It is an established fact that dust mites can be found in house dust all over the world. Dust mites are not insects but are more closely related to spiders and ticks. There are two common dust mites, the American house dust mite and the European house dust mite. Due to their very small size, these dust mites are not visible to the naked eye. They live in bedding, couches, carpet, stuffed toys and old clothing. Dust mites feed on the dead skin that falls off the bodies of humans and animals and on other organic material found where they live.
Though these mites live in many homes, only people who are allergic to them know they are there. Dust mites are second only to pollen in causing allergic reactions. When dust mites grow, they shed their skin. The shed skin and feces are what cause allergic reactions in people. Allergic reactions range from itchy noses and eyes to severe asthma attacks.
Dust mites do not live in air ducts in homes. Many people spend much time and money cleaning the air ducts to reduce dust mites. This is not necessary because dust mites need about 70 percent relative humidity or higher to live, and they need food. Areas where people spend much time, like a bed or a favorite plush chair, are prime sites for dust mites. The top part of mattresses containing fibrous material is a favorite place for dust mites during warm and humid times. The deeper parts of mattresses may provide protected areas for the dust mites during unfavorable conditions. Clothing is used by dust mites as a means of transportation from room to room or even from house to house.
IDENTIFYING THE CLOVER MITE:
The full-grown clover mite is slightly smaller than a pin head and has a bright reddish to reddish-brown body.
Clover mites appear as dark red specks crawling around sidings, doors, windows, drapes, curtains and furniture.
When accidently crushed, clover mites will appear red and will cause a stain. This is not blood but their coloration.
The front legs are as long as the body, and extend forward.
CLOVER MITES BIOLOGY AND HABITS:
Clover mites are not insects but they are a relative of spiders and ticks, an arachnid.
Clover mites occur in large numbers.
Clover mites do not damage buildings and furnishings, nor do they injure humans and pets.
They attack a number of grasses and plants found in the yards.
Clover mites are plant feeders that have been found infesting more than 200 different plants, sucking the sap.
They can leave off algae and mold.
Clover mites live close or on the their food sources.
They become a real nuisance upon migration inside.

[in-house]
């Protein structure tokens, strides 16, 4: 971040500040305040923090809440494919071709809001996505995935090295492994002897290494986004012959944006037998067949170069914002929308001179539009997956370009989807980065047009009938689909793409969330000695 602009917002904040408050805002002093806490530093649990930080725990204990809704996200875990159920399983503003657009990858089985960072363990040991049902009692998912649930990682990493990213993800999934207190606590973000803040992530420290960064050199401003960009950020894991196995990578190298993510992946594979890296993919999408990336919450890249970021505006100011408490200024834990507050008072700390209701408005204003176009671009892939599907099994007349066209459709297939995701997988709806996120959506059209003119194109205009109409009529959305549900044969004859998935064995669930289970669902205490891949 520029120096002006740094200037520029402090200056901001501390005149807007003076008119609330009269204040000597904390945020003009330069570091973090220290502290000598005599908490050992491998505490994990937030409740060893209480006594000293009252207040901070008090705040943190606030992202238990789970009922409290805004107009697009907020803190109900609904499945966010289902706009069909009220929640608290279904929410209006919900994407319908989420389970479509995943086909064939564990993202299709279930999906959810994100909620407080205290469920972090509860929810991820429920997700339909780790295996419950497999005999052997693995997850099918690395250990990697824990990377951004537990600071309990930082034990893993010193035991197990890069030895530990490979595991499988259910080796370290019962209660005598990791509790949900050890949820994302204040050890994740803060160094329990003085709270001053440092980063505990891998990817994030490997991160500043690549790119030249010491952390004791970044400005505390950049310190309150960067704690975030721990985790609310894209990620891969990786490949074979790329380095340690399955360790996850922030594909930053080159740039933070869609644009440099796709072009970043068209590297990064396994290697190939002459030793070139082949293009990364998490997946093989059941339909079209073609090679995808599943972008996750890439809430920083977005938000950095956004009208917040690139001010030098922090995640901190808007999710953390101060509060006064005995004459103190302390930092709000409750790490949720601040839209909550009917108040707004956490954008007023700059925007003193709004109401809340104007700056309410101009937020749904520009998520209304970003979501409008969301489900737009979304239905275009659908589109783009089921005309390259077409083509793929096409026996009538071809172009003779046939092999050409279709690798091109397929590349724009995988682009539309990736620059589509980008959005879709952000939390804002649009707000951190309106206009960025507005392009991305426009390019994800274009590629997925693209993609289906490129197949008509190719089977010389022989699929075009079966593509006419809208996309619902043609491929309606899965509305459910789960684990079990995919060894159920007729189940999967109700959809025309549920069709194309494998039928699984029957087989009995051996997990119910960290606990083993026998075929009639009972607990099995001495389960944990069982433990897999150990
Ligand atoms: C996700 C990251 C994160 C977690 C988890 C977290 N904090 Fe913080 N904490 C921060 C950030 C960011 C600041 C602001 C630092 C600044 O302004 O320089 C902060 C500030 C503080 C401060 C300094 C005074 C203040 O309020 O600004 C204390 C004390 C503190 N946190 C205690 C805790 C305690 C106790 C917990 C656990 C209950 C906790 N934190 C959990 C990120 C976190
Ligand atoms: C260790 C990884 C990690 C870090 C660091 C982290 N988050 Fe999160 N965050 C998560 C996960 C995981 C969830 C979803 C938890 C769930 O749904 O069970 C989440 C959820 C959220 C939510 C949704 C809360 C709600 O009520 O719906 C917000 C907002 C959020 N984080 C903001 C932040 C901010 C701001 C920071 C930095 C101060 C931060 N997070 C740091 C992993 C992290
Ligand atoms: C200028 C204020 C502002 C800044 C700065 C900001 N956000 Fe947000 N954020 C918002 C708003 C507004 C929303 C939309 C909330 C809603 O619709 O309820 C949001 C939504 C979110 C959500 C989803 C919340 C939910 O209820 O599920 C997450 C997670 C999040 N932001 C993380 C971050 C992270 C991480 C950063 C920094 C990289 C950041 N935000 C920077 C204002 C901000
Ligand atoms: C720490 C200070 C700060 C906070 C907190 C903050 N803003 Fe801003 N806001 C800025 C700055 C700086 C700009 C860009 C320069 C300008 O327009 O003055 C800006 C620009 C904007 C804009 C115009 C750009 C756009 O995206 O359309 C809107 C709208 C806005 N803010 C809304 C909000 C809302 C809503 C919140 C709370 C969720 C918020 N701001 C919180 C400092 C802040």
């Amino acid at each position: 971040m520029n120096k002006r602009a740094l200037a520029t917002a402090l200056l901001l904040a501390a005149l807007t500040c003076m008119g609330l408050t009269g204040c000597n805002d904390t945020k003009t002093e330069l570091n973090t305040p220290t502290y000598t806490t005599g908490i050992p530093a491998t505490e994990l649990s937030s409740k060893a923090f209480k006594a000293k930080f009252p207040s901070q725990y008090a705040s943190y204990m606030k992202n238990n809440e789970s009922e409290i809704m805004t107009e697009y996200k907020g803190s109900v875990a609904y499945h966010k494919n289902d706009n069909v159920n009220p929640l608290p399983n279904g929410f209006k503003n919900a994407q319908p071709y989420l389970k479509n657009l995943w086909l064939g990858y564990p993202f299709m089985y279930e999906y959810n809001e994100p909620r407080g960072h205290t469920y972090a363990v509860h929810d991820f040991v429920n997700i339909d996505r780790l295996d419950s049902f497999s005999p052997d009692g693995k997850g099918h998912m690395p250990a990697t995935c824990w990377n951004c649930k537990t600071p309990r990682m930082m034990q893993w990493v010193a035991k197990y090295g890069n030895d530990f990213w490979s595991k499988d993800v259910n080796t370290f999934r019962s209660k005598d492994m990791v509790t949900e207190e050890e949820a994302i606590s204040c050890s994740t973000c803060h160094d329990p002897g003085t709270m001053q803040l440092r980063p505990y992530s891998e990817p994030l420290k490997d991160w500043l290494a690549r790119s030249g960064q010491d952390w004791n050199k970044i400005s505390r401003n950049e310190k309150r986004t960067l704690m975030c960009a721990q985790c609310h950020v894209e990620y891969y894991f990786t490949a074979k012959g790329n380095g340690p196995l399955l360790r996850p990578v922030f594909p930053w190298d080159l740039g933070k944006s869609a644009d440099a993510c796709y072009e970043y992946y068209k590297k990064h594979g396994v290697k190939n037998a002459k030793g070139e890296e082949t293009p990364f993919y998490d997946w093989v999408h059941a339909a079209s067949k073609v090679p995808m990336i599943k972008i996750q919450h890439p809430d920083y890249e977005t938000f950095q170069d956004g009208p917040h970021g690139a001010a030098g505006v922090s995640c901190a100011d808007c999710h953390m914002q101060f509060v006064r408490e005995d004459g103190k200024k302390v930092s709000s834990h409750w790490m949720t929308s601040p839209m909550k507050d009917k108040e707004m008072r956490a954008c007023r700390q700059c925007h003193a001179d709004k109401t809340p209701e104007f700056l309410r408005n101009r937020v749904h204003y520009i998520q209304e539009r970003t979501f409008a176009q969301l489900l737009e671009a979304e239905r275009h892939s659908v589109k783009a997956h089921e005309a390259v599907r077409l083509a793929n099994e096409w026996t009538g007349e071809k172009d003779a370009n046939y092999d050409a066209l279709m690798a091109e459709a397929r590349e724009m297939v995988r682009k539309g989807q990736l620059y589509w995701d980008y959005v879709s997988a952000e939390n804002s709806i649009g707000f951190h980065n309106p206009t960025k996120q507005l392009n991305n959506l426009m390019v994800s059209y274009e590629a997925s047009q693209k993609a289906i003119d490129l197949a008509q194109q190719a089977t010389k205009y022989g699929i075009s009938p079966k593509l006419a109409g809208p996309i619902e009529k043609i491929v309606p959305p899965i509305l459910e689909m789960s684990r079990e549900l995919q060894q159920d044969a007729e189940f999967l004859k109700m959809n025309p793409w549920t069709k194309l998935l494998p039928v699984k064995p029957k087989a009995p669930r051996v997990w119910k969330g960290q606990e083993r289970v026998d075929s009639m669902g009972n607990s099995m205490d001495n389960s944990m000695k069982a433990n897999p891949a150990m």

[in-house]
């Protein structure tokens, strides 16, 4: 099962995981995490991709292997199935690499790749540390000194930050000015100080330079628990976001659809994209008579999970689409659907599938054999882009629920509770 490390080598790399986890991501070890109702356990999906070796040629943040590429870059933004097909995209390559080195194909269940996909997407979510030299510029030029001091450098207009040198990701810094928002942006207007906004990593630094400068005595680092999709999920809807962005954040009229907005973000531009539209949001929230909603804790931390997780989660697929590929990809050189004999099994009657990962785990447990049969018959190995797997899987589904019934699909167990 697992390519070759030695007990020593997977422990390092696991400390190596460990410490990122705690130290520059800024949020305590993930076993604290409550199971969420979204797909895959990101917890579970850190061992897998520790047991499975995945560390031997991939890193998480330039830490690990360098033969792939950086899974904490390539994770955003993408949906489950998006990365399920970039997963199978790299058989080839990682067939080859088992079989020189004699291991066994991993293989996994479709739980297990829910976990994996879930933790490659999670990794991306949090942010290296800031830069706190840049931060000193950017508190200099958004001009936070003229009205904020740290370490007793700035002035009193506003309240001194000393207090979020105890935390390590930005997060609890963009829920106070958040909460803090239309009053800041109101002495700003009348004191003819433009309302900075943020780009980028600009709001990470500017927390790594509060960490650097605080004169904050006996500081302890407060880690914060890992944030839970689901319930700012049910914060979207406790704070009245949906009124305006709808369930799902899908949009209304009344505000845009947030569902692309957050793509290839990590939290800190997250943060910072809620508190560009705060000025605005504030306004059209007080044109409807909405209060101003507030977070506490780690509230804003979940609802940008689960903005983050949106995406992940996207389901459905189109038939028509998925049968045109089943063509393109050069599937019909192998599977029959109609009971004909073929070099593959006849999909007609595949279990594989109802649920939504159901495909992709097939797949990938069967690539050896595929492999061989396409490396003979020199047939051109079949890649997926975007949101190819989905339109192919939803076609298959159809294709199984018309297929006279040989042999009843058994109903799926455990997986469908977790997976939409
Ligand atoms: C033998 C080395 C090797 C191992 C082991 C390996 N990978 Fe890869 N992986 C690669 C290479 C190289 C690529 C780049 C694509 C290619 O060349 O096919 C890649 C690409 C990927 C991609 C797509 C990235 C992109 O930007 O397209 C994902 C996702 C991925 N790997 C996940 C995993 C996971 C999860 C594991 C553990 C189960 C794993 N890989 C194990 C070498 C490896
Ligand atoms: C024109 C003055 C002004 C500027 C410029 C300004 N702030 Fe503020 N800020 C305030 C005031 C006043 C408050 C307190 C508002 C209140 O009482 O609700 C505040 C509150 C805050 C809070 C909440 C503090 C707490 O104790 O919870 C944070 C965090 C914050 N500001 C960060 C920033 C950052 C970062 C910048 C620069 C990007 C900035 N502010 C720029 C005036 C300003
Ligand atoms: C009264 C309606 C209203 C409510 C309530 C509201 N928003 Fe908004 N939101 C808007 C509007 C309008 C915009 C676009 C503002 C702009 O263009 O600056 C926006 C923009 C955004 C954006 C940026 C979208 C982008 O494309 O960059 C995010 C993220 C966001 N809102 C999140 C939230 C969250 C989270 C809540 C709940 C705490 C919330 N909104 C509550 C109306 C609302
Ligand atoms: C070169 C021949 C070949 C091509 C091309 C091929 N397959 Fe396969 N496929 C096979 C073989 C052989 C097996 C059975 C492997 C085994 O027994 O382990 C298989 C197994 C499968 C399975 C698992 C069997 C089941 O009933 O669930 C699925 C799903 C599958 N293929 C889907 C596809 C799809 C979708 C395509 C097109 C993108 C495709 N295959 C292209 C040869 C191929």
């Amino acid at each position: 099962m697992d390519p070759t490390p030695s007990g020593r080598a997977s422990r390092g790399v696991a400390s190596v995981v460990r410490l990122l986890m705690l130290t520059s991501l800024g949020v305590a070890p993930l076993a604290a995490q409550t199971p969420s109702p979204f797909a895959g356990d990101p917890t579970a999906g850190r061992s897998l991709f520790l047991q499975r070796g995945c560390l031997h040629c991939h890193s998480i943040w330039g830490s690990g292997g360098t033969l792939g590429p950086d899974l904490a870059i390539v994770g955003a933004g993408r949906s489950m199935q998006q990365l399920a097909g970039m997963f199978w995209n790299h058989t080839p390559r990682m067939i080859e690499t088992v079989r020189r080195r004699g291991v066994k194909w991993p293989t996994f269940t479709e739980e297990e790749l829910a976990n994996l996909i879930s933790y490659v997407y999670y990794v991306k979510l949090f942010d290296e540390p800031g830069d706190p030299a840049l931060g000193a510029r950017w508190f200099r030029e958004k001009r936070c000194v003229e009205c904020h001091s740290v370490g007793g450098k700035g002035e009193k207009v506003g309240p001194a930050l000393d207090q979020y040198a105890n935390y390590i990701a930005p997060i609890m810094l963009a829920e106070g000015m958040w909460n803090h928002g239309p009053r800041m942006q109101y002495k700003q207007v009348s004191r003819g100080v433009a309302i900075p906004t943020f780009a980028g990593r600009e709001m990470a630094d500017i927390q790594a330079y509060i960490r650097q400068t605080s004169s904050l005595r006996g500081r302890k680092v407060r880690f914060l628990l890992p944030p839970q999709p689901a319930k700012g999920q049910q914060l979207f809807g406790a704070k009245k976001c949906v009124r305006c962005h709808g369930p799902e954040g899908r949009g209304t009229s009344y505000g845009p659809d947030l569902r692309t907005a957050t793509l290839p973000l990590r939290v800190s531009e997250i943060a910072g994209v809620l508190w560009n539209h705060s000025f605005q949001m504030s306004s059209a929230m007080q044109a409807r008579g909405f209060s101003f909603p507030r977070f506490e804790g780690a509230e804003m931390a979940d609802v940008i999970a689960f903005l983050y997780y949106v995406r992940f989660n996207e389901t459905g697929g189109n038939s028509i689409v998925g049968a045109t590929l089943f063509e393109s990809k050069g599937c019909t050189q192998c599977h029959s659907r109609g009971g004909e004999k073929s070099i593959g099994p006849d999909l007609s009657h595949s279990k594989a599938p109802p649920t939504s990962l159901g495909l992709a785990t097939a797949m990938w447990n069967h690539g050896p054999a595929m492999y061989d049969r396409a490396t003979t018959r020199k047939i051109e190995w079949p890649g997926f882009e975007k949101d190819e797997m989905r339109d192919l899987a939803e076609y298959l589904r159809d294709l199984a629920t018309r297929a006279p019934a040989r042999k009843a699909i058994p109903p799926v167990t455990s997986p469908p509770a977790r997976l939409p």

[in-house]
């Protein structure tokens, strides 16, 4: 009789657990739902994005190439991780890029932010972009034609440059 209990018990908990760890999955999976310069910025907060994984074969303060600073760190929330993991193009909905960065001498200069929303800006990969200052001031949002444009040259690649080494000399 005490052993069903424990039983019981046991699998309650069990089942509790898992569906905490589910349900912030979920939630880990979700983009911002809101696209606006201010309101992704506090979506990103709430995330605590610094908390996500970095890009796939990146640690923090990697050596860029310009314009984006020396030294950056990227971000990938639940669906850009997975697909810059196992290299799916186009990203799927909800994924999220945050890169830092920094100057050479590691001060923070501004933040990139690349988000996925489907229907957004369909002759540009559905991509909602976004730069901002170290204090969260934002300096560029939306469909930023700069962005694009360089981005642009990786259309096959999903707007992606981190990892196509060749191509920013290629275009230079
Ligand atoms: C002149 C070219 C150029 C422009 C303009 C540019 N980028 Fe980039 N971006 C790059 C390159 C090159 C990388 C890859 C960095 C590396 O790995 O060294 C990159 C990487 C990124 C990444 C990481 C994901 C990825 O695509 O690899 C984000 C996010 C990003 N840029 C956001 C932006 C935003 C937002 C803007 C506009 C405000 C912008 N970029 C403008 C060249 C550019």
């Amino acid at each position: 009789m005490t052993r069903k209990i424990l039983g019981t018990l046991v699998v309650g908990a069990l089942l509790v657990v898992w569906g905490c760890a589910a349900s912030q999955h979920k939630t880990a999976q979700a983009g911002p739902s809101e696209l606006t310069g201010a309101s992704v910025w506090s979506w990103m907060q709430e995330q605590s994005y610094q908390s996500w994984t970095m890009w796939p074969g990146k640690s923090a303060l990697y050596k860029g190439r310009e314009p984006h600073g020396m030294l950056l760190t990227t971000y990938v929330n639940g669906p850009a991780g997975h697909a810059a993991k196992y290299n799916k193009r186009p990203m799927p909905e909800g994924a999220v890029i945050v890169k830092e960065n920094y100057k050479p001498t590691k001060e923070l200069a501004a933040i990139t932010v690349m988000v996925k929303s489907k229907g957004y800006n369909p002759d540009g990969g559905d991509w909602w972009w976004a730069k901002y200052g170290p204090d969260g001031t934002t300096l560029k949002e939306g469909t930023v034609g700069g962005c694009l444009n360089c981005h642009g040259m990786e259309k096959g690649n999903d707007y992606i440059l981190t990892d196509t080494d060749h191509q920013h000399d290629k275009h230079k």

Heavy migrations of clover mites into houses are also common in the early summer and fall.
Clover mites build up very large populations around structures surrounded with lush, well-fertilized lawns and shrubbery.
They often move into buildings in massive numbers in the autumn when vegetation begins to die.
In the spring, large numbers indoor migration is usually is the result of recent mulching and the beginning of higher temperatures.
Large populations of clover mites may occur on the flat roofs of commercial buildings and are associated with moss growth
Clover mites females lay about 70 eggs each, singly or in masses, lay eggs in cracks in concrete foundations, cracks and crevices of buildings, under sidings, and on the underside of bark at the base of the trees.
Clover mites eggs do not hatch below 40C or above 86C.
They lay their eggs during the spring.
After eggs hatch, the newly emerged immature clover mites move to find hosts, molt, and pass through two nymph stages.
Approximately 30 days are required to complete a generation outdoors.
One generation is completed during the spring or early summer months and another in the early fall (September/October).
Clover mites in the egg stage may either hibernate (over winter) or become dormant during the summer under tree bark,
in cracks of fence posts and foundation walls, under sheathing of buildings or in other dry protected sites, during adverse weather conditions.
Clover mites are most troublesome in early spring and again in fall, especially on the east and south sides of buildings.
They can be found randomly through the house, but very frequently on the south side of the house because of the warmth.